Advocates have attributed the recent rise in violence against Asians to divisive rhetoric, including from former President Donald Trump, who has repeatedly placed the blame for the COVID-19 pandemic on China.
Trump’s rhetoric around the pandemic, which has included repeatedly labeling it the “China virus,” “Wuhan virus” and “kung flu,” ultimately caused racist anti-Asian hashtags to spike on social media, according to a report from The Washington Post.
“I think what has occurred in the last four years is, the level of divisiveness was unprecedented,” Chin said. “The reaction, while unprecedented, is necessary. We need to come back to a balance in our country. We cannot accept this hate.”
Chin credited Huang and Harris’ work together on Sunday’s protest as a shining example of community leaders from marginalized communities coming together to work for the common good.
“I think this last year it’s been magnified for us, for the BIPOC community,” she said. “Enough’s enough.”
Harris told The Copper Courier that he hoped Sunday’s demonstration provided a platform for Asian-Americans to know they could have a safe space to exercise their voice without fear of violence or retribution.
“That’s what I want to encourage for Asian-Americans out there. Lift your voice,” Harris said. “This is your movement. This is your time. This is your season.”
Protests To Continue This Weekend
Two more rallies to protest violence against Asians are planned for Saturday: one in the morning at the Arizona State Capitol in downtown Phoenix, and one later on Saturday in Mesa’s Asian business district, which has seen an explosion of Asian-owned businesses in the last decade.
Saturday morning’s protest at the Capitol is being organized by Susan Liu with the Stop Asian Hate Alliance. Speakers will include Liu, Harris, newly-elected Phoenix council member Yassamin Ansari.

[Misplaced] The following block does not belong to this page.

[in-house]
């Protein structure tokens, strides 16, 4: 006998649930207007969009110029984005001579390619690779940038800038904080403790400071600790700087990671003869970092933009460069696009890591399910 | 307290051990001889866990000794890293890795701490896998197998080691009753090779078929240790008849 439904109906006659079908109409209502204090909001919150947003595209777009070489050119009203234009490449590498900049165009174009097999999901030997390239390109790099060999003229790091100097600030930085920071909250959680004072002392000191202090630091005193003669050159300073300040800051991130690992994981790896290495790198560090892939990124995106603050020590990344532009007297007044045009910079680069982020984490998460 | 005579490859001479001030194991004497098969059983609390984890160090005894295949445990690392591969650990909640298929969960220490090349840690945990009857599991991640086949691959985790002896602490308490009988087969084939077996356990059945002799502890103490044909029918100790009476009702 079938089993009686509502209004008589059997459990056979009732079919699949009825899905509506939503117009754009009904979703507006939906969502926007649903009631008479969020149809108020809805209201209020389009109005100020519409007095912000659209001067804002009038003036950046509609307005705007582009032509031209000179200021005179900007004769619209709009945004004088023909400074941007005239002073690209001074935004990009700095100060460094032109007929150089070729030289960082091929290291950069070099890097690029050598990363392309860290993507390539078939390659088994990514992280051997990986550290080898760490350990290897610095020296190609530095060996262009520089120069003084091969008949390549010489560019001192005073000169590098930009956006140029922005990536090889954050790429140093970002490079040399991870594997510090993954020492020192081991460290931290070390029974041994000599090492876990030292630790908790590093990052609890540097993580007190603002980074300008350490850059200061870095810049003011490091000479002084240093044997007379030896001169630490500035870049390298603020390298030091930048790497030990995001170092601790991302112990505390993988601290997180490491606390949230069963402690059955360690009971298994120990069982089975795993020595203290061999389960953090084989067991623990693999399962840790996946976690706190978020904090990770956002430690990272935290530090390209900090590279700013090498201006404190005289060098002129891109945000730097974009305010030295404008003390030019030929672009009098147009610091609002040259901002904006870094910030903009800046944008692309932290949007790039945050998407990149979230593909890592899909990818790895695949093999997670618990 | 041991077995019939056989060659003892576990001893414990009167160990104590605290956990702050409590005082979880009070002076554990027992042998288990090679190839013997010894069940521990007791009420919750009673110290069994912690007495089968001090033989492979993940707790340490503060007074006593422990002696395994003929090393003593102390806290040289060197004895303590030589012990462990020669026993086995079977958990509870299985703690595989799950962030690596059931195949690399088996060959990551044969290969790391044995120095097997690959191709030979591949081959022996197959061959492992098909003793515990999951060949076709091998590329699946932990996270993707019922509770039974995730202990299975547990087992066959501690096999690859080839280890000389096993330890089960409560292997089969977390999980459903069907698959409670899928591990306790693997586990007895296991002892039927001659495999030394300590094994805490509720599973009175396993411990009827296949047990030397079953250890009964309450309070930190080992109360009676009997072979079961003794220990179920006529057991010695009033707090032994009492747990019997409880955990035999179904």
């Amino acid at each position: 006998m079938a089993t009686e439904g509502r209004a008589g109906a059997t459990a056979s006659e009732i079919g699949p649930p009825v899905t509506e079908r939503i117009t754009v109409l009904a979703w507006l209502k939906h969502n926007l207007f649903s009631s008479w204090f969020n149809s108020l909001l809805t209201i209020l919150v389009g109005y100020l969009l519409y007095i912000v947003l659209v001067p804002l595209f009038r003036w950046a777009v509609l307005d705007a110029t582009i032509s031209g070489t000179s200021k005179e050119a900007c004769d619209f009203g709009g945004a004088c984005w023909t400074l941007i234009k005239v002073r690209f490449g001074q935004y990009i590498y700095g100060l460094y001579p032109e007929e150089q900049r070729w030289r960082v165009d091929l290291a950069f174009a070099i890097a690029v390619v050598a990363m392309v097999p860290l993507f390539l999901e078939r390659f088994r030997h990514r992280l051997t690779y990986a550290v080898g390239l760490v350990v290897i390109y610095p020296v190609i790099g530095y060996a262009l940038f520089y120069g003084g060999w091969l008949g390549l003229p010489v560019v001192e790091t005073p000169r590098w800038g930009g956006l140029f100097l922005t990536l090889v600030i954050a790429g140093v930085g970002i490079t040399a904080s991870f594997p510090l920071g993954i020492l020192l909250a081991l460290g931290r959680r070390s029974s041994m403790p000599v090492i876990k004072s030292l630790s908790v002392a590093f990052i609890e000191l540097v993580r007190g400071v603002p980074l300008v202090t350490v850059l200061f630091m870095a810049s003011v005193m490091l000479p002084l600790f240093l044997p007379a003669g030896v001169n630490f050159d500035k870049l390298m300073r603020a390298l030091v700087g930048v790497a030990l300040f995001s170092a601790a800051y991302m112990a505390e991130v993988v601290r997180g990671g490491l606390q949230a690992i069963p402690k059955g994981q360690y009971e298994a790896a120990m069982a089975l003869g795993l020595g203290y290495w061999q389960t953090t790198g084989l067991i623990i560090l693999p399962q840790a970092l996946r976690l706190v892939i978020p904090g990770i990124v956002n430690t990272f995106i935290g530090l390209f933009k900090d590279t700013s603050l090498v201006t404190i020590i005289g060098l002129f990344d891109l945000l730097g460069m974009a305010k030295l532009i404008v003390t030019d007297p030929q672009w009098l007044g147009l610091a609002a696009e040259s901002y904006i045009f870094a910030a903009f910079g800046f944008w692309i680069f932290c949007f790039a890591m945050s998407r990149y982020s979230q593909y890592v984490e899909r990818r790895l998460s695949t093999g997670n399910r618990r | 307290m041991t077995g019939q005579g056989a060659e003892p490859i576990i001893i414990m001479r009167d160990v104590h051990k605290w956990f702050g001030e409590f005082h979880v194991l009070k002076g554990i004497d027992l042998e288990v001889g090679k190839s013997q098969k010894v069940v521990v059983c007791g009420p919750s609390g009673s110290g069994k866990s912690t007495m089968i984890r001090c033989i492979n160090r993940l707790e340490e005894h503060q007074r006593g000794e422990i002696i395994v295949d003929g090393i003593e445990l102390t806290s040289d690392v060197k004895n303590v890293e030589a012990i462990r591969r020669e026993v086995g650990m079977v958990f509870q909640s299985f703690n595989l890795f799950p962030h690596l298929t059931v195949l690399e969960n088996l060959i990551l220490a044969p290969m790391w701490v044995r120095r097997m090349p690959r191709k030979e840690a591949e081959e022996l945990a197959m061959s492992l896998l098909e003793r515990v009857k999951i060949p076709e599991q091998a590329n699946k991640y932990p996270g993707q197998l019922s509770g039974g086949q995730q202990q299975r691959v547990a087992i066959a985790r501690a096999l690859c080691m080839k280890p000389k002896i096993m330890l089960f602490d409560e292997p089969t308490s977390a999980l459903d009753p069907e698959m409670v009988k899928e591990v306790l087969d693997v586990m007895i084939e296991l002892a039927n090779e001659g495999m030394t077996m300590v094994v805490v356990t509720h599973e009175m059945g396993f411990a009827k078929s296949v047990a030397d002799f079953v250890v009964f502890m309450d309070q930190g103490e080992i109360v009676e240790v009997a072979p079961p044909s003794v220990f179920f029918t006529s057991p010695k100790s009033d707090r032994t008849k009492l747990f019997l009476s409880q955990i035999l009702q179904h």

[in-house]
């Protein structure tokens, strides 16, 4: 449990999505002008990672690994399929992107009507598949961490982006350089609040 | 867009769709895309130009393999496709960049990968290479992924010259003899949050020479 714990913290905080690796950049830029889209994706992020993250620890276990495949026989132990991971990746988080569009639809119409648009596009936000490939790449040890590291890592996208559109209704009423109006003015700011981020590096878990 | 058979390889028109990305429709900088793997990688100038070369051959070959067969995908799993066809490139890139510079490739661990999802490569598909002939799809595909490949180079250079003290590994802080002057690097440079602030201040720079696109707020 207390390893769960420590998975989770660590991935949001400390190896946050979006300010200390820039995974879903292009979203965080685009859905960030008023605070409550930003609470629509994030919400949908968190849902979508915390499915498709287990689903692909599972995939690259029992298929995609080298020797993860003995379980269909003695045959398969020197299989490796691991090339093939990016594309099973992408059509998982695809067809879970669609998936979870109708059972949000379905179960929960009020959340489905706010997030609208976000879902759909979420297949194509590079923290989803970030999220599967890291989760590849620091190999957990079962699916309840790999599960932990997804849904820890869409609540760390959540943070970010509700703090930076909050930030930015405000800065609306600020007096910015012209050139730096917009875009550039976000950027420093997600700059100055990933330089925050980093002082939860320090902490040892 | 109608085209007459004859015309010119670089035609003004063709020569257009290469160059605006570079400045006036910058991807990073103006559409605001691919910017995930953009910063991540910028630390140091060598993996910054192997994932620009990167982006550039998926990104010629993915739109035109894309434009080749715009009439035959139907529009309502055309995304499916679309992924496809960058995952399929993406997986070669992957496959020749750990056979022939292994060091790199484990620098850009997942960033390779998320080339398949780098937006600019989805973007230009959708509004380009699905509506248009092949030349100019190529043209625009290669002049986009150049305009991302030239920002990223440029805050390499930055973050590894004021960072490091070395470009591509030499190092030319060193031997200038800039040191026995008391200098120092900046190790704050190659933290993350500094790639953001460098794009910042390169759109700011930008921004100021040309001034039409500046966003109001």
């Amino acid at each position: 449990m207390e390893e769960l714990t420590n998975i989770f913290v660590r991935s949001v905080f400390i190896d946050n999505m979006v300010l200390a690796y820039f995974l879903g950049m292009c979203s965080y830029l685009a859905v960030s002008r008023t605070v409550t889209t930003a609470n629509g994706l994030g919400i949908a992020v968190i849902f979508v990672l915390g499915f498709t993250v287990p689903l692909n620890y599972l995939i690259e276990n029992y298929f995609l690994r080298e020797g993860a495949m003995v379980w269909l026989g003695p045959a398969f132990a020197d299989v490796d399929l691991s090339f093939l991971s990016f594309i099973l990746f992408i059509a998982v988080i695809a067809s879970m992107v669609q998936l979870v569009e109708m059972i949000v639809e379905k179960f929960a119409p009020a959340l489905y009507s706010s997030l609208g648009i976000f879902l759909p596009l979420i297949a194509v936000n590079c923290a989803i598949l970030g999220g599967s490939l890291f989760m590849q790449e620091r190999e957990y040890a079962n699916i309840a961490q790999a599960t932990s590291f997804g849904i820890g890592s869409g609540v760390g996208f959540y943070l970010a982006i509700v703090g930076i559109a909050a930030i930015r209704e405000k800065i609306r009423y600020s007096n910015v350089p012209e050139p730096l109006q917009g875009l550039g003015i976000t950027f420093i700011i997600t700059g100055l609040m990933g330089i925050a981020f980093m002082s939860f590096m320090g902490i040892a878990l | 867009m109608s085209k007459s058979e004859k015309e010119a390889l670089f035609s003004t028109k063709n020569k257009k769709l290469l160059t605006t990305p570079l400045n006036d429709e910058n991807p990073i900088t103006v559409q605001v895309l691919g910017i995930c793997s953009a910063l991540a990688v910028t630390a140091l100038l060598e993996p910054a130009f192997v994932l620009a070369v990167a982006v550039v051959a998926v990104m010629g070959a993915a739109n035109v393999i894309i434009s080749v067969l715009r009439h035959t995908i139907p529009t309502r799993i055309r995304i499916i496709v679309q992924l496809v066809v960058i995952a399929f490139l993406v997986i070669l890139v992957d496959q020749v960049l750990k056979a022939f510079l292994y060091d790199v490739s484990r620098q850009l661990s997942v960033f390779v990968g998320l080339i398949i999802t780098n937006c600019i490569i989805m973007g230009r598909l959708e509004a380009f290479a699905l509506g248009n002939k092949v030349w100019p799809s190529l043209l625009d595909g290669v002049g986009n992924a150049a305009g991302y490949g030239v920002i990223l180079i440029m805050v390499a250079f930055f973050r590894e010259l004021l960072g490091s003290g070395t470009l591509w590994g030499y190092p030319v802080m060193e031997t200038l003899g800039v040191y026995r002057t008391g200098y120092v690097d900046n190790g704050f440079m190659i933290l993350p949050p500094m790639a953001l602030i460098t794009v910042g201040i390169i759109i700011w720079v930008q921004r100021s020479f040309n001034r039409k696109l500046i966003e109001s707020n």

Saturday evening’s protest is being hosted in part by the Arizona Asian Chamber of Commerce.
Vicente Reid, CEO of the Asian Chamber, told The Copper Courier that community leaders began brainstorming ways to show support for the Asian community after hearing about the death of Juanito Falcon, a 74-year-old Filipino man and Phoenix resident who died last month after being punched in the face and suffering severe head injuries.
Falcon’s family told The Arizona Republic that they believed he was targeted for being Asian.
As the Asian Chamber and other community leaders began planning a peaceful march and vigil for Saturday, the decision to have the demonstration in Mesa was an easy one, Reid says.
After the closure of the Chinese Cultural Center in Phoenix in 2018, many saw the Asian business district in Mesa as a natural successor. In the decade since Mekong Plaza opened on Dobson Road and Main Street, the area has seen a 600% growth in Asian businesses.
“It’s kind of the last place for our community to gather and call our own in Phoenix,” he said. “They took away the Chinese Cultural Center.”
Reid also attributed the growing organizing power of the Asian community in Arizona to sheer numbers. Asian immigrants were the fastest-growing group of migrants in Arizona and the nation, according to 2017 U.S. Census Bureau data.
The Stop Asian Hate Alliance will hold its protest on Saturday at 10 a.m. at the Wesley Bolin Memorial Park, 1690 W. Jefferson St. Liu estimates that approximately 400 people will be in attendance.
The Arizona Asian Chamber of Commerce will hold its march on Saturday at 6 p.m. outside Mekong Plaza, 66 S. Dobson Road. As of Friday, nearly 200 people had RSVP’d for the event on Facebook, with hundreds more marked as interested in attending.
“This is our home. This is ours. This is our community,” Reid said. “We’re strong here, and we want solidarity between all communities within this district.”